Day the economy could fall off a cliff

 

When it comes to the economy, Aussies are asking these same questions: When will the worst hit? When will we be through to the other side? When can we start to feel hopeful?

This fiscal cliff is coming, and I can't help thinking about this iconic scene from The Simpsons.

Recovery is not going to be simple, and you can start to see that in the official predictions.

Treasury's new forecasts show unemployment peaking later than previously expected. The Reserve Bank of Australia's old baseline scenario was for unemployment to peak in June this year, now Treasury thinks it will rise until December 2020, and average 8.75 per cent this financial year.

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A Treasury forecast predicts unemployment will continue to rise until December. Picture: Grattan Institute
A Treasury forecast predicts unemployment will continue to rise until December. Picture: Grattan Institute

Mind you, Treasury's forecasts are pretty optimistic on the situation in Victoria, expecting the lockdown to end after only six weeks.

I won't be able to relax until at least March. The economy has to weather a lot of serious storms, starting in two months time.

The Government is reducing its emergency spending at the end of September, and that means a lot less money will be flowing around the economy by November. They call this the fiscal cliff (fiscal refers to government spending).

The next graph shows how the JobKeeper payment will shrink, pulling away one of the big support that is currently holding up the Australian economy.

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A fiscal cliff still looms in October but going into 2021 is when the real pain could begin. Picture: Grattan Institute
A fiscal cliff still looms in October but going into 2021 is when the real pain could begin. Picture: Grattan Institute

The amount of the JobKeeper payment itself to be cut is only small, from $1500 a fortnight to $1200. The big cut is in eligibility. Instead of 3.5 million employees being eligible it will now be 1.4 million. That's more than 2 million people whose jobs are no longer being supported.

Reducing JobKeeper is fair. It would be strange and unusual to give money to businesses that have recovered their revenues and are now going fine.

We have to go back to normal eventually. But going back to fair and normal won't be easy. There are billions of dollars floating around the economy in September that won't be there in November and we will miss them when they are gone. What goes around comes around, and that props up everyone's jobs.

Like Homer Simpson, we're heading for a long and painful fall down. It's not just JobKeeper. There is also a cut in the JobSeeker supplement. The maximum payment was an extra $550 on top of the usual unemployment payment, Now it will be just $250. That's going to hurt spending in the economy, and it won't just kick in once the payment is cut. People are likely to start saving their welfare payments now, to help them cover the fall.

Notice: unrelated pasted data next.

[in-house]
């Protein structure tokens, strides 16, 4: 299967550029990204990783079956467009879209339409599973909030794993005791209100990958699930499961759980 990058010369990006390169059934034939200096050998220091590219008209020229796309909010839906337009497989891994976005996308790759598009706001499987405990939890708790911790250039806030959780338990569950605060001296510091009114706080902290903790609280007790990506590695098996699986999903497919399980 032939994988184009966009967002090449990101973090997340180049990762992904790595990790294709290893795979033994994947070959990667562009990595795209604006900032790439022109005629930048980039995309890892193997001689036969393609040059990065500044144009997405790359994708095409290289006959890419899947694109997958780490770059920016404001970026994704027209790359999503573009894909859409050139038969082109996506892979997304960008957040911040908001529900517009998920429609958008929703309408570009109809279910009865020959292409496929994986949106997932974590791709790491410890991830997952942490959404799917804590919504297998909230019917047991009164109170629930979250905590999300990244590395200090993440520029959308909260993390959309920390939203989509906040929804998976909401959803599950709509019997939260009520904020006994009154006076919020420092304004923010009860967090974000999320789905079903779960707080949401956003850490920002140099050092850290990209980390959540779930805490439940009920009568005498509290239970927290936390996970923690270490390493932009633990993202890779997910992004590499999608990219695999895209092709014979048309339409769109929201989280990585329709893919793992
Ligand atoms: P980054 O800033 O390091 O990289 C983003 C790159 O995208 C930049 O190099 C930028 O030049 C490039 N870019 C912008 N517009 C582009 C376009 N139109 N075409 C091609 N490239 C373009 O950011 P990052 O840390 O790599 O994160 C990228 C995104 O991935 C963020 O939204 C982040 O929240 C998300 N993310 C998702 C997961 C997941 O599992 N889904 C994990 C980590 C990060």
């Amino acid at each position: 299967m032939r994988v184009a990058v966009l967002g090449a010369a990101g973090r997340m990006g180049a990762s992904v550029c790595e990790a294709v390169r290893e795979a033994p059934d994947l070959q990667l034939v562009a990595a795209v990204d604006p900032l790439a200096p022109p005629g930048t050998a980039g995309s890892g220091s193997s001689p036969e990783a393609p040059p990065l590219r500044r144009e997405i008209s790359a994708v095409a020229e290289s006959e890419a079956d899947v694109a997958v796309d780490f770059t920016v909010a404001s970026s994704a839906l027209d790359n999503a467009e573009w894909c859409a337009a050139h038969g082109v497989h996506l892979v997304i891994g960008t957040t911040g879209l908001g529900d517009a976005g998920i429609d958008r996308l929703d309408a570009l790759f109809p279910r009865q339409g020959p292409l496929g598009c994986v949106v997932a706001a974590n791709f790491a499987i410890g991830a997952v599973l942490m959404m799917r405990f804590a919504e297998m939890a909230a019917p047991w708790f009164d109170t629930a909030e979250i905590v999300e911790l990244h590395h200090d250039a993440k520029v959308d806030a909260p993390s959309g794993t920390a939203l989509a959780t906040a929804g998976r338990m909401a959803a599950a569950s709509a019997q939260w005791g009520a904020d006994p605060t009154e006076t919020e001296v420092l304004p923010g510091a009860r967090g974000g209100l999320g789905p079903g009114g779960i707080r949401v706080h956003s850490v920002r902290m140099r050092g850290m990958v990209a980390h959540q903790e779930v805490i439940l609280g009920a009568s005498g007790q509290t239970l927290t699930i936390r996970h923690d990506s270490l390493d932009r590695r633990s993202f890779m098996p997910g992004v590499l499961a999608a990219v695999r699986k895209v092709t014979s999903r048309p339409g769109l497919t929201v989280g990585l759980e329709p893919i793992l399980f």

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People queuing to enter Centrelink in Melbourne on March 24. The economy will go into a downturn when JobKeeper and JobSeeker are lowered after September. Picture: Quinn Rooney/Getty Images
People queuing to enter Centrelink in Melbourne on March 24. The economy will go into a downturn when JobKeeper and JobSeeker are lowered after September. Picture: Quinn Rooney/Getty Images

On top of that, the rules around insolvency are all planned to snap back in September. For now, there's almost no reason, under the law, to declare a business insolvent.

A business owner can build up debts, trade while insolvent without liability, and not respond to claims for up to six months. Unsurprisingly, almost no businesses have gone insolvent under these temporary rules. But they are due to revert on September 24.

Suddenly business owners will have to face the reality. Expect to hear the phrase "the well-known retailer/cafe/franchise is entering administration" a lot in October.

But that's not all. Banks also gave borrowers the chance to defer their loans, and 800,000 customers accepted. That was initially planned to change in September but it was extended by four months. And borrowers seem to need it.

By June, just over 20 per cent of home loan customers had started repaying again. When loan repayments start up for real again - in January and February - there's a risk of forced sales and even defaults.

 

WINTER IS COMING

 

Even after we leapfrog over all the policy challenges, Australia will still face a considerable risk. We depend on the global economy being strong, and for now things look okay in Europe and Asia.

But winter is coming, and that brings with it a risk of a big second wave of infections. As we saw in Victoria, if you combine some residual infected people and some cold weather, the virus can quickly spiral out of control.

It's 21 degrees in London and 35 degrees in Beijing this week. Summer weather. People are outdoors and windows are open. But by December, temperatures will be heading for zero across Northern Europe, across Asia, and across the northern USA. (America's current huge outbreaks are in Texas, Florida and California - the warm parts of the country which didn't get hit in winter.)

The global economy will slow sharply and markets could easily plunge if cases surge again in the northern hemisphere. That will be bad news for business confidence in Australia, and it's why I won't be confident we're past the worst - not until we get to March.

Jason Murphy is an economist | @jasemurphy. He is the author of the book Incentivology.

Originally published as Day the economy could fall off a cliff


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